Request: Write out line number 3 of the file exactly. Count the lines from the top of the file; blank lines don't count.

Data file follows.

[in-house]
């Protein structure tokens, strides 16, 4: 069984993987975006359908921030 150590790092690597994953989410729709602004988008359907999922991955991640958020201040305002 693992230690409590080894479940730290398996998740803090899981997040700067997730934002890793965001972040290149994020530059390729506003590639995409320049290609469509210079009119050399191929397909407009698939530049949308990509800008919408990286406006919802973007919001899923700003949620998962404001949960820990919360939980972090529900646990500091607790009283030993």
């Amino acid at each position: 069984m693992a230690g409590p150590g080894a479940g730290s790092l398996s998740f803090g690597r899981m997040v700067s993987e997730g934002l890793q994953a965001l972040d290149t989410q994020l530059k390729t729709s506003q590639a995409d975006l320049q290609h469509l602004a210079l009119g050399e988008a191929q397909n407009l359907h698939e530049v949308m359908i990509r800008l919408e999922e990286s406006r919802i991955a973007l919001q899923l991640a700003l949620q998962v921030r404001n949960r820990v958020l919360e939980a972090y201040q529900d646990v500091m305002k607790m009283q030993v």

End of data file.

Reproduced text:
């Amino acid at each position: 069984m693992a230690g409590p150590g080894a479940g730290s790092l398996s998740f803090g690597r899981m997040v700067s993987e997730g934002l890793q994953a965001l972040d290149t989410q994020l530059k390729t729709s506003q590639a995409d975006l320049q290609h469509l602004a210079l009119g050399e988008a191929q397909n407009l359907h698939e530049v949308m359908i990509r800008l919408e999922e990286s406006r919802i991955a973007l919001q899923l991640a700003l949620q998962v921030r404001n949960r820990v958020l919360e939980a972090y201040q529900d646990v500091m305002k607790m009283q030993v």